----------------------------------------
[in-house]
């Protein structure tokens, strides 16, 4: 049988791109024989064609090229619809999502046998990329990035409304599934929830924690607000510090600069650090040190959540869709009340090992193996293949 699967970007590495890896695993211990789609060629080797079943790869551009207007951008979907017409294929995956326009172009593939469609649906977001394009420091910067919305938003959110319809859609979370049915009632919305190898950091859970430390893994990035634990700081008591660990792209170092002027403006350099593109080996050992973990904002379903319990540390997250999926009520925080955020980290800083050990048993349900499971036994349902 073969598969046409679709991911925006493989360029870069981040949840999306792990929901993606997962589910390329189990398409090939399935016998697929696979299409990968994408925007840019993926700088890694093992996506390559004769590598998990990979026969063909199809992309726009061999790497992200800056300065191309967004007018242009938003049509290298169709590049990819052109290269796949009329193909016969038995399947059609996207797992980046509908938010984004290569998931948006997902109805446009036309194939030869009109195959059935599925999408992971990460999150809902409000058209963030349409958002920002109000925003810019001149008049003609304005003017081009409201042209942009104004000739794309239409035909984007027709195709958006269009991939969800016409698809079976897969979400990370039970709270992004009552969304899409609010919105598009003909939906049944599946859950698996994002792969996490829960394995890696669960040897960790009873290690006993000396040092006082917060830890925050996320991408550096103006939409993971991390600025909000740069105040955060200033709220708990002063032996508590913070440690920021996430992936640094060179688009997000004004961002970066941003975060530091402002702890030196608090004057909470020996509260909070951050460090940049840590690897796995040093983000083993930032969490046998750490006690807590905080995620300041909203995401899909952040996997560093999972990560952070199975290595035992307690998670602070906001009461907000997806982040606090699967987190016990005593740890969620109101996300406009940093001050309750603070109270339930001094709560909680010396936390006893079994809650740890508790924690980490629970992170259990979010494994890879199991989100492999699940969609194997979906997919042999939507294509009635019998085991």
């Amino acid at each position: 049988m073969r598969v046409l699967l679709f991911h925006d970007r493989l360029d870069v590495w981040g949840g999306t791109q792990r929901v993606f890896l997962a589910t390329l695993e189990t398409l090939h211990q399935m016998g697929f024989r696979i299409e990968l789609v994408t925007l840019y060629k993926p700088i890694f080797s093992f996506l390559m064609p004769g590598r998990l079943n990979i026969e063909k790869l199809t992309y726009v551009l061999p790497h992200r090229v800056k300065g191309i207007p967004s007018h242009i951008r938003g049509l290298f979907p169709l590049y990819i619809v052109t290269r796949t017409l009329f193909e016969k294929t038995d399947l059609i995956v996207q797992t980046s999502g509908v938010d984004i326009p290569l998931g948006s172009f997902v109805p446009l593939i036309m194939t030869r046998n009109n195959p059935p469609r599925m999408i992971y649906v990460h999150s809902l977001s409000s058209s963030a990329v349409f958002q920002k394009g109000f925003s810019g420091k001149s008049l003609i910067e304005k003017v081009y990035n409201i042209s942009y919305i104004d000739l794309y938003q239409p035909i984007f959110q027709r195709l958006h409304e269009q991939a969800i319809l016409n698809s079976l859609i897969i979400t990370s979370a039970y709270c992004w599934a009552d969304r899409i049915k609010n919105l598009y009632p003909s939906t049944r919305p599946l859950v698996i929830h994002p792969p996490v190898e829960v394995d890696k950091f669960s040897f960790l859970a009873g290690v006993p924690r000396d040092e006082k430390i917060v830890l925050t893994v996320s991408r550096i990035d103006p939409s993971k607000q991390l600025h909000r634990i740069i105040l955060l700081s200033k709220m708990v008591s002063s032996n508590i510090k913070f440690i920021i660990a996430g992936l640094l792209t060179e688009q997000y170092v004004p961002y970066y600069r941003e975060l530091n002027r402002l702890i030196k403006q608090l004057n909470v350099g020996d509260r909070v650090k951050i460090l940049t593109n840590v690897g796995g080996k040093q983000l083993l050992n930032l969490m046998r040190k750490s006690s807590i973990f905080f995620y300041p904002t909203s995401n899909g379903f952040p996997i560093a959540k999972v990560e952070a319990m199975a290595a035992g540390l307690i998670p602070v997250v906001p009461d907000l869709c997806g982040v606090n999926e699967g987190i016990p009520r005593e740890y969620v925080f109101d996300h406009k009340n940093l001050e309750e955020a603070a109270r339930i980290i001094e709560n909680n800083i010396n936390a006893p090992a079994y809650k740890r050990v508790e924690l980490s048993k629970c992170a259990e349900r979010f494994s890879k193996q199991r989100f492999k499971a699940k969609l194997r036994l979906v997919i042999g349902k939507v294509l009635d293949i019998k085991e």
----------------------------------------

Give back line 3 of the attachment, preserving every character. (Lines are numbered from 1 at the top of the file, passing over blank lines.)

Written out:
């Amino acid at each position: 049988m073969r598969v046409l699967l679709f991911h925006d970007r493989l360029d870069v590495w981040g949840g999306t791109q792990r929901v993606f890896l997962a589910t390329l695993e189990t398409l090939h211990q399935m016998g697929f024989r696979i299409e990968l789609v994408t925007l840019y060629k993926p700088i890694f080797s093992f996506l390559m064609p004769g590598r998990l079943n990979i026969e063909k790869l199809t992309y726009v551009l061999p790497h992200r090229v800056k300065g191309i207007p967004s007018h242009i951008r938003g049509l290298f979907p169709l590049y990819i619809v052109t290269r796949t017409l009329f193909e016969k294929t038995d399947l059609i995956v996207q797992t980046s999502g509908v938010d984004i326009p290569l998931g948006s172009f997902v109805p446009l593939i036309m194939t030869r046998n009109n195959p059935p469609r599925m999408i992971y649906v990460h999150s809902l977001s409000s058209s963030a990329v349409f958002q920002k394009g109000f925003s810019g420091k001149s008049l003609i910067e304005k003017v081009y990035n409201i042209s942009y919305i104004d000739l794309y938003q239409p035909i984007f959110q027709r195709l958006h409304e269009q991939a969800i319809l016409n698809s079976l859609i897969i979400t990370s979370a039970y709270c992004w599934a009552d969304r899409i049915k609010n919105l598009y009632p003909s939906t049944r919305p599946l859950v698996i929830h994002p792969p996490v190898e829960v394995d890696k950091f669960s040897f960790l859970a009873g290690v006993p924690r000396d040092e006082k430390i917060v830890l925050t893994v996320s991408r550096i990035d103006p939409s993971k607000q991390l600025h909000r634990i740069i105040l955060l700081s200033k709220m708990v008591s002063s032996n508590i510090k913070f440690i920021i660990a996430g992936l640094l792209t060179e688009q997000y170092v004004p961002y970066y600069r941003e975060l530091n002027r402002l702890i030196k403006q608090l004057n909470v350099g020996d509260r909070v650090k951050i460090l940049t593109n840590v690897g796995g080996k040093q983000l083993l050992n930032l969490m046998r040190k750490s006690s807590i973990f905080f995620y300041p904002t909203s995401n899909g379903f952040p996997i560093a959540k999972v990560e952070a319990m199975a290595a035992g540390l307690i998670p602070v997250v906001p009461d907000l869709c997806g982040v606090n999926e699967g987190i016990p009520r005593e740890y969620v925080f109101d996300h406009k009340n940093l001050e309750e955020a603070a109270r339930i980290i001094e709560n909680n800083i010396n936390a006893p090992a079994y809650k740890r050990v508790e924690l980490s048993k629970c992170a259990e349900r979010f494994s890879k193996q199991r989100f492999k499971a699940k969609l194997r036994l979906v997919i042999g349902k939507v294509l009635d293949i019998k085991e």